Operation Green Quest

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Operation Green Quest was a U.S. interagency investigative unit formed in October 2001 after the September 11 attacks. Sponsored by the United States Customs Service, it was concerned with the surveillance and interdiction of terrorist financing sources. It was disbanded in June 2003 pursuant to an agreement between the Department of Homeland Security and the Department of Justice.


Led by the U.S. Customs Service, and included agents and analysts from the Internal Revenue Service (IRS), the Secret Service, the Bureau of Alcohol, Tobacco and Firearms (ATF), the Federal Bureau of Investigation (FBI), the Office of Foreign Assets Control (OFAC), the Financial Crimes Enforcement Network (FinCEN), the U.S. Postal Inspection Service, and the Naval Criminal Investigative Service. Federal prosecutors from the U.S. Justice Department's Criminal Division also formed an integral part of Operation Green Quest. The director of Operation Green Quest was a senior special agent from U.S. Customs and the deputy director is a senior special agent from the IRS.

According to Customs, by its fourth month of Operation Green Quest had initiated more than 300 probes into terrorist finances, seizing about $10.3m in smuggled US currency and $4.3m in other assets. Its work resulted in 21 searches, 12 arrests and four indictments.[1]

SAAR network raid[edit]

Its most spectacular operation of was March 20, 2002 raid 19 interrelated business and non-profit entities in Herndon, VA associated with an umbrella corporation known as the SAAR Foundation. No arrests were made and no organizations were shut down, but over 500 boxes of files and computer files were confiscated, filling seven trucks. Finding no incriminating evidence, much of the confiscated material has been returned.

The raid raised concerns of unfair persecution within the American Muslim community,[2] leading to an April 4, 2002 meeting in which several notable Muslim figures, including Palestinian-American financier and Republican organizer Talat M. Othman and Islamic Institute head Khaled Saffuri were received by Treasury Secretary Paul O'Neill as representatives of the Muslim-American community to voice complaints about the raid.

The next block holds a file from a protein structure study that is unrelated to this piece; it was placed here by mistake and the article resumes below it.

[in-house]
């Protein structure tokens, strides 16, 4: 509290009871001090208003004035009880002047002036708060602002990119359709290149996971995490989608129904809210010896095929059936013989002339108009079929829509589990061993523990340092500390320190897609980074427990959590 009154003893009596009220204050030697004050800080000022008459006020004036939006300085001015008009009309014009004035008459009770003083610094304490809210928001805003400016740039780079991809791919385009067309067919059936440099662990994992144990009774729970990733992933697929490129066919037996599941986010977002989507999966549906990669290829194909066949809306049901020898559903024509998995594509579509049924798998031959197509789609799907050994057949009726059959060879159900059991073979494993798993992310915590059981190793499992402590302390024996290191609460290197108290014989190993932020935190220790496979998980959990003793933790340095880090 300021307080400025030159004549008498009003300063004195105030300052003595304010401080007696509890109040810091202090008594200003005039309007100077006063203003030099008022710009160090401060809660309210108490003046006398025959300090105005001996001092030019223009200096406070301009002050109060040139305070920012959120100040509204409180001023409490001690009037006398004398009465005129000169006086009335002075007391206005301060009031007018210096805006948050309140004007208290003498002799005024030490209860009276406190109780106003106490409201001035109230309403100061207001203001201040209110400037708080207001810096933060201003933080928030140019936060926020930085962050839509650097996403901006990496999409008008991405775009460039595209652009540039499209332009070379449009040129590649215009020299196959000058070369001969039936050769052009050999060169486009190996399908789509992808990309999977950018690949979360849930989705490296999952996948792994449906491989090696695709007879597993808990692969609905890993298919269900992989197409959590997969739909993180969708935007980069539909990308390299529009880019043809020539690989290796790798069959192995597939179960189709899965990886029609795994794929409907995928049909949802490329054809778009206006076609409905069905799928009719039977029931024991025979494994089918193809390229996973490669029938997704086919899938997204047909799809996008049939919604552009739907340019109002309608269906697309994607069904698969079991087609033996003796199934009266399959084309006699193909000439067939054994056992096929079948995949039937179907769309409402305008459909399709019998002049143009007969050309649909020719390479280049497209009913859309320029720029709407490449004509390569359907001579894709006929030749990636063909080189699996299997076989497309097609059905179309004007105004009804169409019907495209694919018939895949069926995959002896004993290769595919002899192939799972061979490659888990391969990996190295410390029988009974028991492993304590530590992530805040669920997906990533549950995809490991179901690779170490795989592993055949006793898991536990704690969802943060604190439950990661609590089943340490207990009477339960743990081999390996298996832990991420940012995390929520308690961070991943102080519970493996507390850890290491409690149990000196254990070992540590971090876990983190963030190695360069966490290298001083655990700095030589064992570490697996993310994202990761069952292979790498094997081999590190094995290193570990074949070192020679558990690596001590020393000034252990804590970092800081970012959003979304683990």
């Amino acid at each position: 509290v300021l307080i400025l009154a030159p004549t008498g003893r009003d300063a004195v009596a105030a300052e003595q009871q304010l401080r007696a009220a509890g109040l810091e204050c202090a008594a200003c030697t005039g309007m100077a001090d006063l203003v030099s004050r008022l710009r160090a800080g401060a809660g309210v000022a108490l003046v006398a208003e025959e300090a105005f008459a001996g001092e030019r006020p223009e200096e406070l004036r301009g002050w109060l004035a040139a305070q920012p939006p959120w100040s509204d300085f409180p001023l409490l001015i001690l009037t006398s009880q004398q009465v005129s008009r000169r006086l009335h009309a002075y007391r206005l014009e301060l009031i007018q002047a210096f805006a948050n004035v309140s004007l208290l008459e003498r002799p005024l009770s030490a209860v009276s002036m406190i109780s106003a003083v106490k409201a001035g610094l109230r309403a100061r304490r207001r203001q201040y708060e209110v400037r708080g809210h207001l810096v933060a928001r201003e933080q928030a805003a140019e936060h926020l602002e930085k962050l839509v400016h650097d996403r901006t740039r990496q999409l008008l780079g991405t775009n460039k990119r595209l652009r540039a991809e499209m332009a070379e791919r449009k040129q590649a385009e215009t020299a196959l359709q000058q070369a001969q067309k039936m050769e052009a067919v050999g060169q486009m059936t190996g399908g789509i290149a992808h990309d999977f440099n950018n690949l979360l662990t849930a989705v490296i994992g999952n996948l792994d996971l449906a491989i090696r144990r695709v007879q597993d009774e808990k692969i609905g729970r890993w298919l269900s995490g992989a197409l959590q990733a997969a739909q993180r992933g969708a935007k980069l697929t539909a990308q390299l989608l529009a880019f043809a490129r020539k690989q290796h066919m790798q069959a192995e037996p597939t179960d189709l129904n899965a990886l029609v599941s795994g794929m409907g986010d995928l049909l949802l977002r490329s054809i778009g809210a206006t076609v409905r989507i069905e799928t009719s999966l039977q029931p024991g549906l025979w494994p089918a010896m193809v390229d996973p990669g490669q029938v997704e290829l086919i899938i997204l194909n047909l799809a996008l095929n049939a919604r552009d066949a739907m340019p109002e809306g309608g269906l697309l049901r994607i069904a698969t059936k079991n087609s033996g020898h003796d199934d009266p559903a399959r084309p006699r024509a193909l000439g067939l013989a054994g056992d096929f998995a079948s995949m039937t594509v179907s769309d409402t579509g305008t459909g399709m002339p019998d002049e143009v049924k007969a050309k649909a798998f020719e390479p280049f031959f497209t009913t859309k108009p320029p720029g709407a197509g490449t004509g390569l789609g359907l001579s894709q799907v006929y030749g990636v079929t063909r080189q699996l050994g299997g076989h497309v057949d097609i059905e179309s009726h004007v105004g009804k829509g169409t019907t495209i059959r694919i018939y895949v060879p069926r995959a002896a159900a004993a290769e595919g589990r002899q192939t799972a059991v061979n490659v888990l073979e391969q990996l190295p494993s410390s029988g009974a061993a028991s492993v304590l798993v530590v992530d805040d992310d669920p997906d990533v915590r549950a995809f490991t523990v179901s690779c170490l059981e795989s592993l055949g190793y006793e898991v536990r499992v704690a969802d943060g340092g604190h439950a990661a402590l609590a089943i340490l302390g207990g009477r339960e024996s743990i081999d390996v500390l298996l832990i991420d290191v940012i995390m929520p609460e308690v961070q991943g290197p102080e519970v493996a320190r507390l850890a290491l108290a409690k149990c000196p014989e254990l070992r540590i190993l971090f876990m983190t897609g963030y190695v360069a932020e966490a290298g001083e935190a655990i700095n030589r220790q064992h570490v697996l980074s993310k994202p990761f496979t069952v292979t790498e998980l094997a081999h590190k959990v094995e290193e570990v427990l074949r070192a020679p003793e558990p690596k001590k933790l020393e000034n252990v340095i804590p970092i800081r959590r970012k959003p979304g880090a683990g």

Operation Green Quest disbanded[edit]

As a result of conflicts between the FBI and the Bureau of Immigration and Customs Enforcement (the successor agency to Customs),[3] in May 2003 the Attorney General and the Secretary of Homeland Security signed an agreement concerning terrorist financing investigations. In it, DHS acknowledged that the Department of Justice, through the FBI, was the lead agency in the fight against terrorist financing, and that any terrorist financing investigations would have to be conducted under the auspices of the FBI-led Joint Terrorism Task Force. DHS also agreed to disband Operation Green Quest by June of that year, and not to start any investigations into terrorism or terrorist financing without the permission of the FBI.[4]

See also[edit]


  1. ^ "FT.com - Special Reports / Attack on Terrorism". Archived from the original on 2011-07-11. Retrieved 2007-07-14.
  2. ^ Islam Online- News Section
  3. ^ DHS Office of Inspector General. "Coordination Between FBI and ICE on Investigations of Terrorist Financing" (PDF). Retrieved 17 March 2015.
  4. ^ "Investigations of Terrorist Financing, Money Laundering, and Other Financial Crimes" (PDF). General Accounting Office. February 20, 2004. Retrieved 3 March 2011.

External links[edit]